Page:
Even though expensive smartphones tend to come under the spotlight a whole lot more, mid-range models happen to be the secret stars on store shelves worldwide. Samsung understood that fact some time ago and offers many mid-ranger models in 2021. With a starting price of $300 and above, you can currently pick up the Galaxy A22 5G for cheap online. This particular review shows how Samsung has the best alternatives offered to the masses.
- Nice finish
- Smooth performance
- Headphone jack included
- Large battery capacity
- Will not receive 4 years of updates
- Single speaker can be easily covered
- LCD display
- 15-watts quick-charging
A brief summary
The Galaxy A22 5G is a pretty average mid-range smartphone. That means there are neither big surprises nor does the smartphone disappoint when it comes to everyday use. Both the design and operating system will definitely convince Samsung fans, while the entire package offers solid performance with a price tag that hovers around $300.
(Attention: Keep in mind that the device is not officially imported by Samsung in the USA market thus the price is higher near $400. Also, it is important to note that in our affiliate link, the product has no official warranty. That said, you still get the ability to return the device in the eligible Amazon period.)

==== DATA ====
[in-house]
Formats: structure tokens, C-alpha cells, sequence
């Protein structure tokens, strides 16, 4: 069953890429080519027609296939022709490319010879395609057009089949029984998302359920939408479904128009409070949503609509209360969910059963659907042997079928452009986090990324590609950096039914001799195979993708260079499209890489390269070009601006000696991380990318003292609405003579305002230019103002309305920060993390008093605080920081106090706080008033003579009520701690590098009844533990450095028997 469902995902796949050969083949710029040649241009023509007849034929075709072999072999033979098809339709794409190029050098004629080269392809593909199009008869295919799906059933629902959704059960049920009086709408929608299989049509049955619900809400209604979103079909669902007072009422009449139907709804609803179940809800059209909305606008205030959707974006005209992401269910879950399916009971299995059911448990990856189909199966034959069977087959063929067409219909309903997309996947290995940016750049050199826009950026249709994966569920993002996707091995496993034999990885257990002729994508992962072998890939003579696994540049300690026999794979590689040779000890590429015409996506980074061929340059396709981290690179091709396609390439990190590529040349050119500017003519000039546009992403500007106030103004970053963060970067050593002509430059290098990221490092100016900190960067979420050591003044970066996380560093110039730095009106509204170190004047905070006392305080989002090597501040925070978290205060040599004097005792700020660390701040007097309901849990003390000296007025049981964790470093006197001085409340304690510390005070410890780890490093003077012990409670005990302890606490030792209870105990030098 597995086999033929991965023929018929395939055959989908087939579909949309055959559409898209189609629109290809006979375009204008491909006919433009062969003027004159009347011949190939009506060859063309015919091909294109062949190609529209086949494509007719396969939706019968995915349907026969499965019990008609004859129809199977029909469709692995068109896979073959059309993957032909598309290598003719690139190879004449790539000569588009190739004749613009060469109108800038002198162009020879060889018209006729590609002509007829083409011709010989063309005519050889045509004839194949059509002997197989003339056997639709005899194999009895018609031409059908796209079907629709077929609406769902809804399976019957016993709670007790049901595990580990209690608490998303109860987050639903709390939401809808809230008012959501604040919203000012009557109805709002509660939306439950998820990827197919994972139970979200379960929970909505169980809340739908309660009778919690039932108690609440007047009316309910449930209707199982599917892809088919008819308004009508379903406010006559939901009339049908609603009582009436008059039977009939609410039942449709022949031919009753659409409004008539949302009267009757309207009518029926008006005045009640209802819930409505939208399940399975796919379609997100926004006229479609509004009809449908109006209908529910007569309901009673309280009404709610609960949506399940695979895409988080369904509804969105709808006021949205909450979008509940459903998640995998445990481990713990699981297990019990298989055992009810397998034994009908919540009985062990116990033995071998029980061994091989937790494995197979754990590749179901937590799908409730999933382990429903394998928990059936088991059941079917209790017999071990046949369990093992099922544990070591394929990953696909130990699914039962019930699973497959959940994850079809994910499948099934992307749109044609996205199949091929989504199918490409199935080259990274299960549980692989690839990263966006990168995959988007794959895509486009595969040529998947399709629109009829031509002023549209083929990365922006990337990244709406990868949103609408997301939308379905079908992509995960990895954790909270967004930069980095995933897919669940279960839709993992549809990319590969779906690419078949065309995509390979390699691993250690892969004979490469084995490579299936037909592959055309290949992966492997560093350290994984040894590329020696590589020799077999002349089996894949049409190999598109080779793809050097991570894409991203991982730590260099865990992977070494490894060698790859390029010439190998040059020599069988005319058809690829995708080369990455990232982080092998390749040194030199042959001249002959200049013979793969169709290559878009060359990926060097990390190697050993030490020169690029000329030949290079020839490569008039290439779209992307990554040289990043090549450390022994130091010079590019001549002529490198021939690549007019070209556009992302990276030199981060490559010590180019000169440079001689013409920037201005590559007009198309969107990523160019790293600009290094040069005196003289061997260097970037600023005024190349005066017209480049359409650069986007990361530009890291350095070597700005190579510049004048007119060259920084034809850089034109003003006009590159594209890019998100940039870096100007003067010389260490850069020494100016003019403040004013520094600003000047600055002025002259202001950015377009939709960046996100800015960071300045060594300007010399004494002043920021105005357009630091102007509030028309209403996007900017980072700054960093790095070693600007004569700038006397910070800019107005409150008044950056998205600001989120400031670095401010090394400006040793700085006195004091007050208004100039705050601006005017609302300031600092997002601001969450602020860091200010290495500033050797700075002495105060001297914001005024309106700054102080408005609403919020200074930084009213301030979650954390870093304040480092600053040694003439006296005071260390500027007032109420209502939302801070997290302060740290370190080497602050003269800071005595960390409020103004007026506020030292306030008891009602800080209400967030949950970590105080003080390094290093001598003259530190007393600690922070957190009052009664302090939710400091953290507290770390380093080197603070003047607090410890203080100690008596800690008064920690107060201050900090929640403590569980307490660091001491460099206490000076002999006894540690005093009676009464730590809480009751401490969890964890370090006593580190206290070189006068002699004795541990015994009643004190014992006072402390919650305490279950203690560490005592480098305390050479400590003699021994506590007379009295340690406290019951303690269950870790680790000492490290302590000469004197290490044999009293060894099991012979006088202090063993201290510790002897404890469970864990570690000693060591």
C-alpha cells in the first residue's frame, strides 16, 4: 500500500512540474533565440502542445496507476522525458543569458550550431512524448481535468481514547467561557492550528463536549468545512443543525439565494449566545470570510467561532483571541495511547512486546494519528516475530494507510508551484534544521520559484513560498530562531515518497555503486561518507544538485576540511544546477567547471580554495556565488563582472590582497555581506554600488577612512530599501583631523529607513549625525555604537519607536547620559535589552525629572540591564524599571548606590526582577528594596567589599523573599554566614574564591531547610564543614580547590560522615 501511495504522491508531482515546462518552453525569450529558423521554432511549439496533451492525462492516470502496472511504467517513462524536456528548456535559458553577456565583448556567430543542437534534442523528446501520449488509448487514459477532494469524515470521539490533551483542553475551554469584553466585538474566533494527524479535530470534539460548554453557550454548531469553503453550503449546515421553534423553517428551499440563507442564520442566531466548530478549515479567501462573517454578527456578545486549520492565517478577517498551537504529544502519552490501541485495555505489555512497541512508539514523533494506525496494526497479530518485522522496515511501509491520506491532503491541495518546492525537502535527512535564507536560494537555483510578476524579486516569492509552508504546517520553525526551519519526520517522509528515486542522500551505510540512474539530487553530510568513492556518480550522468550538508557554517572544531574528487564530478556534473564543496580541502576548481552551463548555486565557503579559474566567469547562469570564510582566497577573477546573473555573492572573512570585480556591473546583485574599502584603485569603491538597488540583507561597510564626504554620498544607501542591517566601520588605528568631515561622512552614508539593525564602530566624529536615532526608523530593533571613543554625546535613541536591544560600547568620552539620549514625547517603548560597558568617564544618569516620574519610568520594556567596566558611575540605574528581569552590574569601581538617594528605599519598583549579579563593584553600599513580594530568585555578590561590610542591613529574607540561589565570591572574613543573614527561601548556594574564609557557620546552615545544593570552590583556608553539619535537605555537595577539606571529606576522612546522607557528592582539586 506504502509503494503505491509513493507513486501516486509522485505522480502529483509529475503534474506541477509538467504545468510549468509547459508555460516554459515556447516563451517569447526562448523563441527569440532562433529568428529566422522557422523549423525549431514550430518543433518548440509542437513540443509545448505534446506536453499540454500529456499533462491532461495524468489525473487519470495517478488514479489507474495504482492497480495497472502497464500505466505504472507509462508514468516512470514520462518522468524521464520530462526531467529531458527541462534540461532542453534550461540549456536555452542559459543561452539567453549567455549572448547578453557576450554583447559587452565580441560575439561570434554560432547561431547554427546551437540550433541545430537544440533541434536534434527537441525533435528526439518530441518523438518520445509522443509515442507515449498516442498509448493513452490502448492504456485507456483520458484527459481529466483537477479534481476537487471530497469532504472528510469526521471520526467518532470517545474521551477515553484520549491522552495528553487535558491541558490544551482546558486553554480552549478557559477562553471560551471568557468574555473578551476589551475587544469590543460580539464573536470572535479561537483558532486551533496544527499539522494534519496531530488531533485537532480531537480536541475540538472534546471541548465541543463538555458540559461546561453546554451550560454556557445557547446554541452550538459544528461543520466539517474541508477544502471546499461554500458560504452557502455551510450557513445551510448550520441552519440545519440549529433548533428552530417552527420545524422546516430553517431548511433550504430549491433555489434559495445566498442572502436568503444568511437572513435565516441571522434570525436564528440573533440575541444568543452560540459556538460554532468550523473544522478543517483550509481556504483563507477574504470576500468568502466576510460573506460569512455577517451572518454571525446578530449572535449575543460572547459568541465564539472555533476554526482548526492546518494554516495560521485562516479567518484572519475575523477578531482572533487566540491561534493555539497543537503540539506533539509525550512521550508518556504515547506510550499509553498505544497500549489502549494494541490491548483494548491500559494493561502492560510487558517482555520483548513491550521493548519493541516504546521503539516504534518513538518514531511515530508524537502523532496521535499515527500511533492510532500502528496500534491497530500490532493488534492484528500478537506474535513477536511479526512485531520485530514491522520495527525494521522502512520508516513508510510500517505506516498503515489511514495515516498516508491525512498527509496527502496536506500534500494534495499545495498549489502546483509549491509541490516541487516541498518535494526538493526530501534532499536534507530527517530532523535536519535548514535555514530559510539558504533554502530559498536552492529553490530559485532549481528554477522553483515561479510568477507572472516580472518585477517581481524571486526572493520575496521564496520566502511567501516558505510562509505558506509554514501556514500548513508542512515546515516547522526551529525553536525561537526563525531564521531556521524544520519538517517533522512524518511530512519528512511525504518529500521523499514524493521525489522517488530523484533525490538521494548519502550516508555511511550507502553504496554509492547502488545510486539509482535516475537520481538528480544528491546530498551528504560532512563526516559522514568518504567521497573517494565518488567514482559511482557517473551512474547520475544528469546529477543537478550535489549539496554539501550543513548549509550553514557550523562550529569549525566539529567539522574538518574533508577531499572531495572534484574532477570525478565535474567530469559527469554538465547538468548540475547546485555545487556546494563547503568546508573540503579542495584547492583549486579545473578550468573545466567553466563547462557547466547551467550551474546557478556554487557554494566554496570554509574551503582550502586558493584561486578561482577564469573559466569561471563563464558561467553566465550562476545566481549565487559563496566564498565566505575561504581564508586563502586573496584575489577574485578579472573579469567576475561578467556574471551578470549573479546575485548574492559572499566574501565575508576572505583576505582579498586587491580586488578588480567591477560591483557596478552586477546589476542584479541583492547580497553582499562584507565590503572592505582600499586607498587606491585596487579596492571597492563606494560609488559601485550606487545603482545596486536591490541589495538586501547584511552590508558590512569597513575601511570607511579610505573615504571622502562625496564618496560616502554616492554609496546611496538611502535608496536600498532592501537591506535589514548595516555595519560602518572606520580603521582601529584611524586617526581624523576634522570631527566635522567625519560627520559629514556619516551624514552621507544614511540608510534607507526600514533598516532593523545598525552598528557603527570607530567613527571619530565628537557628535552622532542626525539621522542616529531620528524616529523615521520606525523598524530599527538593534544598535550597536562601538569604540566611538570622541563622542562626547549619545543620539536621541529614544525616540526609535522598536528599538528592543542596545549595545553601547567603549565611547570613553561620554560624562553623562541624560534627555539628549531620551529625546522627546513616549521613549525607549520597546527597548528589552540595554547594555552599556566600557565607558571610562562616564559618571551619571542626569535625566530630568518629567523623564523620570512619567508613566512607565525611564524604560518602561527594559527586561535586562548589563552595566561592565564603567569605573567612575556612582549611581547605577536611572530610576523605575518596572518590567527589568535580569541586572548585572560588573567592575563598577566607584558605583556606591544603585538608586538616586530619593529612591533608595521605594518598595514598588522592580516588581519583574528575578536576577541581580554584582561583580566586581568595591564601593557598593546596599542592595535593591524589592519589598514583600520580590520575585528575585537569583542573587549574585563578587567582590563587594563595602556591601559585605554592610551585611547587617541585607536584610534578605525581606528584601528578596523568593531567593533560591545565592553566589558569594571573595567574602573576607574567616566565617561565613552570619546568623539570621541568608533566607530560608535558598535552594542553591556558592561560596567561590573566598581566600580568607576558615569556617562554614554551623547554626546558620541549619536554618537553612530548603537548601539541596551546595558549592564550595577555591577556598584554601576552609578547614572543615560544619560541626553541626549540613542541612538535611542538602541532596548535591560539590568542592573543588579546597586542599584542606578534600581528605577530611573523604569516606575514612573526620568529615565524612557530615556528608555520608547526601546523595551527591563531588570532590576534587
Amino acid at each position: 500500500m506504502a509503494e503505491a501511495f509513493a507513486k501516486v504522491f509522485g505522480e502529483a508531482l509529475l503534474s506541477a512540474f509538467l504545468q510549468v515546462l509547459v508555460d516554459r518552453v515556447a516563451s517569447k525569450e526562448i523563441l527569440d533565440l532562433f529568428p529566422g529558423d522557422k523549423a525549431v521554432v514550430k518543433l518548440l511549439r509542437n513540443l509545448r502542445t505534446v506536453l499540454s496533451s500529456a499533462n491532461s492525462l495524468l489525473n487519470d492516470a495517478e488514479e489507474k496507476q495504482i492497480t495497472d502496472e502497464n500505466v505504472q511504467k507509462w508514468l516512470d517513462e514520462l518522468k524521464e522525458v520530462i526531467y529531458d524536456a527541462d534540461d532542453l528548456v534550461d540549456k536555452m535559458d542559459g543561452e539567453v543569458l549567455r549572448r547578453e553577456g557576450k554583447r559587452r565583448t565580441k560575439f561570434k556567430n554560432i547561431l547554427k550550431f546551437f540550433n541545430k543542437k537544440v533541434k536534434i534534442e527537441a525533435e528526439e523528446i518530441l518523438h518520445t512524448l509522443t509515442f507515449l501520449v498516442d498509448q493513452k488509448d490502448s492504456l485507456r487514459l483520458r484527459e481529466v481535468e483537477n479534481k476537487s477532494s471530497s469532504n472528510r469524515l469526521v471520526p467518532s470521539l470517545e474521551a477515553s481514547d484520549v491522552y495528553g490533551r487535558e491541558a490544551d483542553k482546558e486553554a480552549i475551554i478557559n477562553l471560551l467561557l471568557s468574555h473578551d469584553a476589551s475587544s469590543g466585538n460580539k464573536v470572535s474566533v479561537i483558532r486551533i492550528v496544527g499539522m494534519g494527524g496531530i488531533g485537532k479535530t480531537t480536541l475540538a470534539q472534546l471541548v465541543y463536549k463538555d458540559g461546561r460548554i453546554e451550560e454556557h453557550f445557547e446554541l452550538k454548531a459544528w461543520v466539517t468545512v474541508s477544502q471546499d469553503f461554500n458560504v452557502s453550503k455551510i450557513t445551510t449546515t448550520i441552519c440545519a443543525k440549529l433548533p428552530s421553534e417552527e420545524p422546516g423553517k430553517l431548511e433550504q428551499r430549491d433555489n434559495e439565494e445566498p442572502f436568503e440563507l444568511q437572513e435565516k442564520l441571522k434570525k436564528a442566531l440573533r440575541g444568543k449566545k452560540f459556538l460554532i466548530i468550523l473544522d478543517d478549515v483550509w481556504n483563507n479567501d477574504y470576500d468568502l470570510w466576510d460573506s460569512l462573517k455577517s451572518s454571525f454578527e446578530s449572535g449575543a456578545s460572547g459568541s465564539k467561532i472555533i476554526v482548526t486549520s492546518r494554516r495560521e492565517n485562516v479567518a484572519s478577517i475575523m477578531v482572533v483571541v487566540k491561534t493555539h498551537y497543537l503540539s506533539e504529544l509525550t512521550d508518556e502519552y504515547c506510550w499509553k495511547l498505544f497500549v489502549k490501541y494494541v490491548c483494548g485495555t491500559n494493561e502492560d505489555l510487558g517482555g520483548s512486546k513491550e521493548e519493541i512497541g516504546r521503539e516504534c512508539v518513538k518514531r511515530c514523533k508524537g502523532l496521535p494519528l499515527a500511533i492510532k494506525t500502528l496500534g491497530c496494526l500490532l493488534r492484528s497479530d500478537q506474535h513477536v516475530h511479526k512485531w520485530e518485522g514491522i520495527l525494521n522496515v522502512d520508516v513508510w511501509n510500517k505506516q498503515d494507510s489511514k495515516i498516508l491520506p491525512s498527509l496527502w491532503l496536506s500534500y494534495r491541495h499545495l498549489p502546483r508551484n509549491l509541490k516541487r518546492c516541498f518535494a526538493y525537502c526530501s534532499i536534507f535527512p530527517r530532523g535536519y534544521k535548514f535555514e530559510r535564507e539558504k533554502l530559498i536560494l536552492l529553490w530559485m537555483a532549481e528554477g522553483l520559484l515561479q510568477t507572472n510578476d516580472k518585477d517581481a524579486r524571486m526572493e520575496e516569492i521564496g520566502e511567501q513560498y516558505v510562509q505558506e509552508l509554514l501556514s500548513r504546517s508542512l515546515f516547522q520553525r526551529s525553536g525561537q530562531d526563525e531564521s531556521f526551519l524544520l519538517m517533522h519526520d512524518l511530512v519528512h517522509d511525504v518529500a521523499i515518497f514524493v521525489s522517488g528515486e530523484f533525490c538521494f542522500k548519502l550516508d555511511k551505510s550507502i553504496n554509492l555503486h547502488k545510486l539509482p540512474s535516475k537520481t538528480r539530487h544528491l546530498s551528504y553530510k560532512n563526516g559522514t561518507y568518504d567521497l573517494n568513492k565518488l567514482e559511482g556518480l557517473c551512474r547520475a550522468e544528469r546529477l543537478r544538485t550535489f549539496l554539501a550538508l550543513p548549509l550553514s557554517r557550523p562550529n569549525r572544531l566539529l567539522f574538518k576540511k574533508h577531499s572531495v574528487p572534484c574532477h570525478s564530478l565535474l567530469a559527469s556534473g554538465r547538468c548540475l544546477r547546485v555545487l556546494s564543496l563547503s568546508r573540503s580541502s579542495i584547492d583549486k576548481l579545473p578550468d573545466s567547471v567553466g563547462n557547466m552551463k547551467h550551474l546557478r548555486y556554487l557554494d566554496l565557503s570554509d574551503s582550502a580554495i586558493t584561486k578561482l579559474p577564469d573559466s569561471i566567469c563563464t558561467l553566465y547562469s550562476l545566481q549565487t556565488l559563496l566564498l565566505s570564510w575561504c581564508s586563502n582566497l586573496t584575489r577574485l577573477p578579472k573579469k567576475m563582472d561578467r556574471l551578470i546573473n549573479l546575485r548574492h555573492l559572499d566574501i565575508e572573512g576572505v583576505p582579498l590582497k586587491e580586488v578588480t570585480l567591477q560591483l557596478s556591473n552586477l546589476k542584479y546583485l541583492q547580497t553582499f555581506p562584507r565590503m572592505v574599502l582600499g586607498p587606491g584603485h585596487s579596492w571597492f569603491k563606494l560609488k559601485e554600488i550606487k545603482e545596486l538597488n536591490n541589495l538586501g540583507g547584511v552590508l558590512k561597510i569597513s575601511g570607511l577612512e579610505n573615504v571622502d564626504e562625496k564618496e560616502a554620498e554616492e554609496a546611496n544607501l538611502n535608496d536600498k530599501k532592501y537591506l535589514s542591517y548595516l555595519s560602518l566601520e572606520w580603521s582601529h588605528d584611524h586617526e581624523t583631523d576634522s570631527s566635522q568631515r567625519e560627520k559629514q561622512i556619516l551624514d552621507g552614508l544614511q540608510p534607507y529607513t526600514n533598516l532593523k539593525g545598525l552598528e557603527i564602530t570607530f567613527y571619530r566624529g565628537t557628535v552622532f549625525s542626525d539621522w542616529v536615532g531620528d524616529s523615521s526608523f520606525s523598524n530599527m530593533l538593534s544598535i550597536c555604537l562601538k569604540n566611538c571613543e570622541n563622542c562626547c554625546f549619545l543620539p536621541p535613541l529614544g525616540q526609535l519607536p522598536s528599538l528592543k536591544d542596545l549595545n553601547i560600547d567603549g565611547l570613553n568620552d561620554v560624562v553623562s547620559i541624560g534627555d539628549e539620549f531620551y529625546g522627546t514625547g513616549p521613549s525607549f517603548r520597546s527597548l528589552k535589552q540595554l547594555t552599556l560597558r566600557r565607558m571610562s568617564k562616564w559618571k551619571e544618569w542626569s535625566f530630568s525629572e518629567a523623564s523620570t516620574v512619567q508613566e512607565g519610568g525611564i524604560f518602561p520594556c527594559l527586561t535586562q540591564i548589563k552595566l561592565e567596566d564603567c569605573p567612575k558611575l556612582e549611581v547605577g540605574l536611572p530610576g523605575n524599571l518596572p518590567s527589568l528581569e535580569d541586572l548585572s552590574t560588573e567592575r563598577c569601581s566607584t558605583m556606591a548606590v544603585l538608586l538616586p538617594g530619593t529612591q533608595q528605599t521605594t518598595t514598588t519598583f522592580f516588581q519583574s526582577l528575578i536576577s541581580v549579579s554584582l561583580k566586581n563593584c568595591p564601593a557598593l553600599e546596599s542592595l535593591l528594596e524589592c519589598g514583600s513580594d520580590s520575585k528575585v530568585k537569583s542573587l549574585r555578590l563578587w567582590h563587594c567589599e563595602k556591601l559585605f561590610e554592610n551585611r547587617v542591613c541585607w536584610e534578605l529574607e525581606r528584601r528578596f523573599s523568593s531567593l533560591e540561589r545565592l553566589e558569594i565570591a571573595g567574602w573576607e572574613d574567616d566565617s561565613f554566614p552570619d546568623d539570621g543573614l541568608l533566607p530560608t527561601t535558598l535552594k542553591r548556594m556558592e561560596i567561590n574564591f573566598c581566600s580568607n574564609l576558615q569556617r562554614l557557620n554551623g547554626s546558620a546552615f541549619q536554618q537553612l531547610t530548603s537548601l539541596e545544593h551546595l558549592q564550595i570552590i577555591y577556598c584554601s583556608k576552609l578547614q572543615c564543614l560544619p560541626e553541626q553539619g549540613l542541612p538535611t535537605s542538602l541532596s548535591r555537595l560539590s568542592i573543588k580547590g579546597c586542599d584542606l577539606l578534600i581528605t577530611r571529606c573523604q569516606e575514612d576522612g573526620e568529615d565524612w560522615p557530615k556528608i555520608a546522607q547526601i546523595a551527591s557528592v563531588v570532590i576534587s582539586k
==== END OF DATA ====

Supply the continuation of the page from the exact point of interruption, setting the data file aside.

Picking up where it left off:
However, there are smartphones that offer more at that price point, so you might want to tread carefully here. In addition, Samsung does not offer a longer warranty period or software updates for the A22 5G with the Android 12 update arriving only in July 2022. If your heart doesn't beat for a sleek smartphone with a white back, you would be better off looking elsewhere.
Design & Display: Smattering of Samsung's strengths
The Galaxy A22 5G offers a 6.6-inch LCD display with a refresh rate of 90 Hertz. Due to the large display size, the casing has grown to 167.2 x 76.4 x 9.0 millimeters while retaining the same weight as before - 203 grams. The back will feature polycarbonate material alongside the edges of the smartphone. You will have to make do without IP certification, though.
What I liked:
- Solid build quality.
- Bright display with 90 Hertz refresh rate.
- 3.5 mm headphone jack connector.
What I disliked:
- No OLED technology.
- Quite slippery to the touch sans a case.
- A single speaker gets covered too easily.
- Spongy vibration motor.
Visually, the Samsung Galaxy A22 5G reminds me of the Galaxy S21 5G that arrives in white. This is because both devices use the same white material for the back. However, the polycarbonate on the A22 5G looks a bit more hollow than on the flagship handset. In addition, Samsung has also incorporated a plastic frame in the A22 5G. Overall, the build quality of the smartphone is acceptable.
Apart from that, Samsung is also known for its excellent displays. The Galaxy A22 5G only offers an LCD display albeit with a high refresh rate of 90 Hertz. The resolution stands at 1,080 x 2,400 pixels, where content on the screen will be interrupted by a water drop notch at the upper edge of the screen. In this department, other models in the same price range already offer a modern punch-hole variant.